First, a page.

Healthdirect Free Australian health advice you can count on.

Medical problem? Call 1800 022 222. If you need urgent medical help, call triple zero immediately

healthdirect Australia is a free service where you can talk to a nurse or doctor who can help you know what to do.

beginning of content

Coma

4-minute read

What is a coma?

When someone is in a coma, they are unconscious, they do not respond, and they cannot be woken up. A coma is a medical emergency and the person in the coma will need immediate treatment in hospital.

Someone who is in a coma is alive but completely unresponsive to the world around them. There is very little activity in their brain.

Some people in a coma can breathe on their own but others will need help. They won’t be able to cough or swallow and they won’t respond to pain, light or sound. Their eyes will be closed and they won’t be able to move or communicate.

There are different levels, or depths, of coma. The hospital will measure the depth of the coma based on the person’s responses, how long they have been in a coma and how well their body is functioning. They do this to track the person’s level of consciousness over time.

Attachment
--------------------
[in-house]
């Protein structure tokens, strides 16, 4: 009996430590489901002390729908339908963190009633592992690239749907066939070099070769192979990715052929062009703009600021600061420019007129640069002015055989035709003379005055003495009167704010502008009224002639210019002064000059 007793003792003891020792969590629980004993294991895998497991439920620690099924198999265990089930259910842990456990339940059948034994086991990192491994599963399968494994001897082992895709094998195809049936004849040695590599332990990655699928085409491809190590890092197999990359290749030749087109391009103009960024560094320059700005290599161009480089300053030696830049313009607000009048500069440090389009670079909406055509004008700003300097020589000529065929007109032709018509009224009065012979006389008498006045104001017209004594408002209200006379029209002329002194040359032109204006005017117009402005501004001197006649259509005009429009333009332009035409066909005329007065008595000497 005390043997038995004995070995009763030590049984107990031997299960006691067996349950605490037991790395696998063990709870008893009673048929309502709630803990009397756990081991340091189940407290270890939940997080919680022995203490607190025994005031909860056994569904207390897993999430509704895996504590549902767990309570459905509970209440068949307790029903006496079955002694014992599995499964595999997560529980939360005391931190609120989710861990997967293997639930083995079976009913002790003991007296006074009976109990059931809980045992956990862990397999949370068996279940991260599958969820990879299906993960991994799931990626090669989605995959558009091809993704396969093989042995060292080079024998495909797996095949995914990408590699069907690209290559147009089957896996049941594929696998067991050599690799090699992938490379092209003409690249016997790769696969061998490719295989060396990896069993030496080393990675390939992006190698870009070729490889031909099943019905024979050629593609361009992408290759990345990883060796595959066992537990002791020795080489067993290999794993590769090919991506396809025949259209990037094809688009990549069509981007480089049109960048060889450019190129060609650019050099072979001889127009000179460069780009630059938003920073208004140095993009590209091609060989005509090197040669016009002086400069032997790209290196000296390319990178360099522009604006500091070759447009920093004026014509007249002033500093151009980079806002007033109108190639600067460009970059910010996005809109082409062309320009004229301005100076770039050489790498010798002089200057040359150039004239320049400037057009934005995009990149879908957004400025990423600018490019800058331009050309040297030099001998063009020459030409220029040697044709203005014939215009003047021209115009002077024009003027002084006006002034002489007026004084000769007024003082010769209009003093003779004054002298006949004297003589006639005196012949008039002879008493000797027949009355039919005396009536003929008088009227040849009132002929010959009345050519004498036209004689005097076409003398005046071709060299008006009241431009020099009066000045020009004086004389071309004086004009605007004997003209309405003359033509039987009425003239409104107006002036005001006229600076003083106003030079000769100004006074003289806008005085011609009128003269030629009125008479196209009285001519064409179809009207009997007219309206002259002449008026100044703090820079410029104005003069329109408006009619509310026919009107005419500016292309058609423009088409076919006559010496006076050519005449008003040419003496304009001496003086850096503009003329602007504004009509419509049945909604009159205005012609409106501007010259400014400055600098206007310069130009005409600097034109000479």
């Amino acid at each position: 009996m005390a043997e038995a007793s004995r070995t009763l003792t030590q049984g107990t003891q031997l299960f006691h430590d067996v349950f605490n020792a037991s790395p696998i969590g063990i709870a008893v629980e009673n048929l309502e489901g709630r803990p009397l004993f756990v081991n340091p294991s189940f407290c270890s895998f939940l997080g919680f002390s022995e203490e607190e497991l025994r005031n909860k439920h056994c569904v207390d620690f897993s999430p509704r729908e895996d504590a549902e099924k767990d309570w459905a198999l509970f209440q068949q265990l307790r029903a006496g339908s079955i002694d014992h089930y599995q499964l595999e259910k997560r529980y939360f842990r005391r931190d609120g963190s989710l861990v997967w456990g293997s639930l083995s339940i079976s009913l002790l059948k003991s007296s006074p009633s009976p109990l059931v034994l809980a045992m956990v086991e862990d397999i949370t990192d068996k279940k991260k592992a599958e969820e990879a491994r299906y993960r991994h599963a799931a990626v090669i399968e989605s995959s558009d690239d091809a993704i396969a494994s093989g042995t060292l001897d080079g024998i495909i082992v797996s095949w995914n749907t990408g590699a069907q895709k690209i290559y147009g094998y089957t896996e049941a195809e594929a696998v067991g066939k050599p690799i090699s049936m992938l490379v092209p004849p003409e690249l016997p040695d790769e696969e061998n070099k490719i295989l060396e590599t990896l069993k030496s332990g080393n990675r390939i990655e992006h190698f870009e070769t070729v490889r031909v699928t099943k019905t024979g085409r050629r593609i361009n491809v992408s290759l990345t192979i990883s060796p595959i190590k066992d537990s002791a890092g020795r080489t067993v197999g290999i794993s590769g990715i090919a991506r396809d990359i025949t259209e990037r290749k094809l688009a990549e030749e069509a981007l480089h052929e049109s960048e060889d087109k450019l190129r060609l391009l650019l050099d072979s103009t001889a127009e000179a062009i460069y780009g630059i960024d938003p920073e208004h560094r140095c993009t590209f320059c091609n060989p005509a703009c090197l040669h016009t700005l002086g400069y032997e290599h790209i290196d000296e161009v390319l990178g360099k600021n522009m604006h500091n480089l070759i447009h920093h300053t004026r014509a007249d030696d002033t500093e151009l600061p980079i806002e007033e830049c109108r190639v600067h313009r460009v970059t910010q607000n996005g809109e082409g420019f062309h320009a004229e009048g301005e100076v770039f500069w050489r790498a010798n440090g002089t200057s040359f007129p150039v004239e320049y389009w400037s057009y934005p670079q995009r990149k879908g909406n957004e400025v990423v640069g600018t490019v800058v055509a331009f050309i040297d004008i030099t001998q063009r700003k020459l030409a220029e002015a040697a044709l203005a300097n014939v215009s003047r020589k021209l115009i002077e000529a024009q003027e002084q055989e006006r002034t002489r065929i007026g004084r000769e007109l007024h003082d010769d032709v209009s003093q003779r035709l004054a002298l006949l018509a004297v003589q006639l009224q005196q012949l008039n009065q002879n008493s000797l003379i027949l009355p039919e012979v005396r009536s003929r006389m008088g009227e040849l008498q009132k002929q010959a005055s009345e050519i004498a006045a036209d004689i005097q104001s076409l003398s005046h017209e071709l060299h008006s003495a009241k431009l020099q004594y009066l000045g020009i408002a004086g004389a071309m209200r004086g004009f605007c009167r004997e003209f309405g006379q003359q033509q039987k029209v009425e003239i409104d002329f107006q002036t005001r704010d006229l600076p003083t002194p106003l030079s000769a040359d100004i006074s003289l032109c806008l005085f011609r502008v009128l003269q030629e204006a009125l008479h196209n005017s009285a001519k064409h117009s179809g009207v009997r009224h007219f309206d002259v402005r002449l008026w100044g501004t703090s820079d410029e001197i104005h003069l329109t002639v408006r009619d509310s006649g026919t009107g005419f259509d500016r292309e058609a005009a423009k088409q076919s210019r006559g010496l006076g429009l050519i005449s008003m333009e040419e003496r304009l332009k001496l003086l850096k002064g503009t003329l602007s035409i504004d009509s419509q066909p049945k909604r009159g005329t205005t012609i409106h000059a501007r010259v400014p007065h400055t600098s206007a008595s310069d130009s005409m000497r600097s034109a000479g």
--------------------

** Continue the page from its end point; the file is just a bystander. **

Some people may become more alert and wake up but show no signs of awareness. This is called post-coma unresponsiveness (previously called persistent vegetative state). People can stay like this for a long time and may improve, but they are unlikely to make a full recovery.

What are the most common causes of coma?

The causes of coma include:

Sometimes people are put into a medically induced coma with medicines. This helps their brain to keep functioning after an injury and saves the patient from feeling extreme pain.

What care does someone in a coma need?

Someone in a coma needs intensive care in hospital. They may need help with breathing, they will be fed through a tube and they will receive blood and fluids through a drip inserted into the vein. The cause of their coma will also need to be treated to prevent further brain damage.

They will need medical support to stop their body deteriorating and to prevent complications such as pressure sores and ulcers, infections or blood clots in the legs, including deep vein thrombosis (DVT). Their limbs will need to be exercised gently to prevent them from getting tight. They may also need medicine to calm them down if they get restless.